22 May, 2010

Coaching people through transitions - lifespan development perspective

Some thoughts on how we can bring lifespan development theories to our work in coaching people through transitions.

I was responding to a question from a student today following a university lecture I gave on coaching people through the parenthood transition, as part of a coaching psychology module. We had been looking at Levinson’s (1978, 1996) ideas about transitions and life eras, as well as cognitive-developmental approaches, such as Kegan (1982). Thought it would be helpful to share these thoughts more broadly:

The way I tie the life eras and developmental stages into my perspective on transitions is:
1. that people may have different goals depending on their life stage, so it can help our empathy as coaches to tune in to that (could be very different from the goals we might assume if we are not currently in that life phase e.g. varying career goals etc) (e.g. Cox, 2006)
2. people at different developmental stages will have access to different resources, solutions and states within themselves for handling complexity, relationships and demands and we have to work with people at the stage they are at, rather than assuming they are at the same stage we are (may be further on or further behind so to speak), or wishing they were at a different stage that might be easier to work with. (e.g. Kegan, 1982, 1994)

However, an important proviso: as coaches / coaching psychologists, while it can be helpful to have insight into where people are ‘coming from’ the most important thing - in my opinion and experience - is to be present to the real individual in the room rather than getting caught up in our imagination of who they are because of their life stage (so we carry the psychological knowledge ‘lightly’).

For more on the references behind this, please see the extended text by clicking the title of this entry. And do email me if you have a shared interest in this area.

30 April, 2010

Association for Coaching Leadership Coaching Conference 8 July 2010

I’m looking forward to this Association for Coaching Leadership Coaching conference, which I will be reporting for Special Group in Coaching Psychology publication The Coaching Psychologist.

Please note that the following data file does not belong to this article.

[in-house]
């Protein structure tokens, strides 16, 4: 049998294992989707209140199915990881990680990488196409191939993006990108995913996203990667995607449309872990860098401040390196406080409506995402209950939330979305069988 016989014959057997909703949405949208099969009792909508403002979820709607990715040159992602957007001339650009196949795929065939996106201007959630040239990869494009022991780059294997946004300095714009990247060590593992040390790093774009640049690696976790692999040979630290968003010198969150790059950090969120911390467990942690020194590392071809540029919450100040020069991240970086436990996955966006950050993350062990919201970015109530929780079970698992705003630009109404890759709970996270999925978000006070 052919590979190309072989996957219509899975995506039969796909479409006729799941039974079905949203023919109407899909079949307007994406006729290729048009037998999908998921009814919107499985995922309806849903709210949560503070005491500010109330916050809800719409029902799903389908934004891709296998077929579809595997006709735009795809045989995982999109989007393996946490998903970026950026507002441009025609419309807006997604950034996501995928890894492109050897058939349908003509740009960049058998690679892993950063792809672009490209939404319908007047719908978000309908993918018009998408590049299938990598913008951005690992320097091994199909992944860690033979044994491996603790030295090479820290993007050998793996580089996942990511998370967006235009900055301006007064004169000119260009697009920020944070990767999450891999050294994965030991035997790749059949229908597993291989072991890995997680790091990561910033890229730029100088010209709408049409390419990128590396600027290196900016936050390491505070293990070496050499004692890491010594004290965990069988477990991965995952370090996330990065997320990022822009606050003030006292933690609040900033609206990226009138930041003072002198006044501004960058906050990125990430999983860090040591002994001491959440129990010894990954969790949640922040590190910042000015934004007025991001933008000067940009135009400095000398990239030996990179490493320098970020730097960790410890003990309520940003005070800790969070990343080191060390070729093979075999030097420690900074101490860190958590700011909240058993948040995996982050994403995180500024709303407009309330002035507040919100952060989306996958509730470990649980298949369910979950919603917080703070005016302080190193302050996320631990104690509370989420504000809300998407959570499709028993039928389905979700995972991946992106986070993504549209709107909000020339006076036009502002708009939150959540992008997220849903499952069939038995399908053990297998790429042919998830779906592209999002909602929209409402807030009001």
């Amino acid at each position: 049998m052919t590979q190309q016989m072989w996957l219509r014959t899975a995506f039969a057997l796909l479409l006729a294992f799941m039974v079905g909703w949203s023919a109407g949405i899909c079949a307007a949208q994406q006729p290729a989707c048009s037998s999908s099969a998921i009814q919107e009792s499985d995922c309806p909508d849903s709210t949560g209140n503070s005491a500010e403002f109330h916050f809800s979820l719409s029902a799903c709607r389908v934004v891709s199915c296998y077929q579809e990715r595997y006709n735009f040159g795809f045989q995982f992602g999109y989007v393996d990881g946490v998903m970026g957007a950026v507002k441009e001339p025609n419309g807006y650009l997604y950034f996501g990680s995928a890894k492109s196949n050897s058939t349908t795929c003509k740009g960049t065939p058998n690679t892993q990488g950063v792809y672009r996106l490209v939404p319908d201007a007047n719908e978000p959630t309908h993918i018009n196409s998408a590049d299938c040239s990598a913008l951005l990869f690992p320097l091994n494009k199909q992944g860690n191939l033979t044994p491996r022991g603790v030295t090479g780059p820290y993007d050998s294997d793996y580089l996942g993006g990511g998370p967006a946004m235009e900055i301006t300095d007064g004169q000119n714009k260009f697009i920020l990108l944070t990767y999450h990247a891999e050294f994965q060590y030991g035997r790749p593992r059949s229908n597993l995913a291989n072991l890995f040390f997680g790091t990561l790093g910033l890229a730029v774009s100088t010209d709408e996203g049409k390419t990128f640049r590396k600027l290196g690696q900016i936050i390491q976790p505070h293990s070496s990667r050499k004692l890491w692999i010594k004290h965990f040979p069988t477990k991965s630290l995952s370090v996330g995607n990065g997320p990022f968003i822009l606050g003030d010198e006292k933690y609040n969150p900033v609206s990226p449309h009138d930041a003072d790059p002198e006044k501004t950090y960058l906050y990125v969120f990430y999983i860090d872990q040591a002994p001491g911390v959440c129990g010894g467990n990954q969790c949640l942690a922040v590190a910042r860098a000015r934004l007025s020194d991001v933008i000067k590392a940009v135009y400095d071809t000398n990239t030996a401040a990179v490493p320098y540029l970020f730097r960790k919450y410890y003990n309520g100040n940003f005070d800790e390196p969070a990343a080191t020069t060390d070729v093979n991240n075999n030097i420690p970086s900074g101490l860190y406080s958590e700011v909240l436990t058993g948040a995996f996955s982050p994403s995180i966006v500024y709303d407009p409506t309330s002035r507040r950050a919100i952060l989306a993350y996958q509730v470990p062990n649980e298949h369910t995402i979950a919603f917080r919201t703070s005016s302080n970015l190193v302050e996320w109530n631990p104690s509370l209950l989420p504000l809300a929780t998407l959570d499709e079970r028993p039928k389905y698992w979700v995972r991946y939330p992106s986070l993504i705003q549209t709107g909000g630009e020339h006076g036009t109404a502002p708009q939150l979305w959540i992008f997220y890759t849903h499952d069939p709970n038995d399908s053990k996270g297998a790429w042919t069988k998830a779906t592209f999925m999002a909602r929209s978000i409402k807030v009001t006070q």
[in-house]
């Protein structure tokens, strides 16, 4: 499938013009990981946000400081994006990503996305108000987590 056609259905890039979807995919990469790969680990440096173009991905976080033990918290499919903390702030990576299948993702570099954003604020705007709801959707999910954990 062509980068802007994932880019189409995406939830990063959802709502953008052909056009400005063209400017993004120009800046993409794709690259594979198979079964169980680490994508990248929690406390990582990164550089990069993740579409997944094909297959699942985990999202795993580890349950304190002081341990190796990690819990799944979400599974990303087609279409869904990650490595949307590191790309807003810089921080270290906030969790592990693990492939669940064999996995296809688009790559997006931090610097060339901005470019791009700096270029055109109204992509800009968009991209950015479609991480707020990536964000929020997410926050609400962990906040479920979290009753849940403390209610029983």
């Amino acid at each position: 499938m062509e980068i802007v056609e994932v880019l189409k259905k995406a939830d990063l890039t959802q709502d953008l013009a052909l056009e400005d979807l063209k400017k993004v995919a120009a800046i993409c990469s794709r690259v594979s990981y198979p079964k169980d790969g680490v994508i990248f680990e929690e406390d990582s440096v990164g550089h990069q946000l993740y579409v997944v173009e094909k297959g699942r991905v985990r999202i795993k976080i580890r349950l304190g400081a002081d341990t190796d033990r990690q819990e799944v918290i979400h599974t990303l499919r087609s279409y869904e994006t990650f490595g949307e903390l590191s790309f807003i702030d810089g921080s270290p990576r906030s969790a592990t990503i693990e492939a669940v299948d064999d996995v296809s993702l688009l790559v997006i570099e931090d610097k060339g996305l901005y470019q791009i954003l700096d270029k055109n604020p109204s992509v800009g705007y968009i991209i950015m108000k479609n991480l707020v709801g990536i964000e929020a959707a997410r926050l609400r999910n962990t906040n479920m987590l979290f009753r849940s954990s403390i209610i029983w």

Details and booking are on the Association for Coaching website, and there is a flyer attached below here.


21 April, 2010

Wisdom, Uncertainty and Imagery: my SGCP Events Report

In my role as Conference and Events Reporter for the British Psychological Society Special Group in Coaching Psychology, I regularly report events for our publication: The Coaching Psychologist.
A combined report on three excellent events from 2009 can be read on the SGCP website.
SGCP Event Report
The events are:
The Psychology of Wisdom: Connections for Coaching.
Julie Allan, March 2009.
Working with Uncertainty - An Existential Perspective for Coaching Psychologists.
Professor Ernesto Spinelli, May 2009.
Imagery Techniques for use within Coaching Psychology and Coaching Practice.
Professor Stephen Palmer, August 2009.

12 March, 2010

Transitions and the Meaning of Life: The Vital Role of Coaching Psychology

Jennifer Liston-Smith; Siobhain O’Riordan and Sheila Panchal led a workshop at the Association for Coaching Conference Going Global 2010, exploring the implications for coaching of three ‘meaning of life’ turning points across the lifespan: turning 30 (Sheila Panchal), becoming a parent (Jennifer Liston-Smith) and Retirement / later life (Dr. Siobhain O’Riordan).

The conference programme information read like this:
Workshop: ‘Transitions and the Meaning of Life: The Vital Role of Coaching Psychology’
Do you coach people through those big ‘meaning of life’ moments? With bags of experience working in major organisations and of shaping the world of coaching psychology, these presenters will share an opportunity to deepen your work with people who are Turning 30, Becoming a Parent or Retiring. And you’ll have a chance to refresh your own life vision! Come and share a lively exploration of the psychology behind transitions and an upbeat look at today’s generational factors, globalisation, and global repositioning. Placed in context with questions such as, ‘How do these affect people’s transitions today?’ and ‘What are the new pressures, challenges and opportunities?’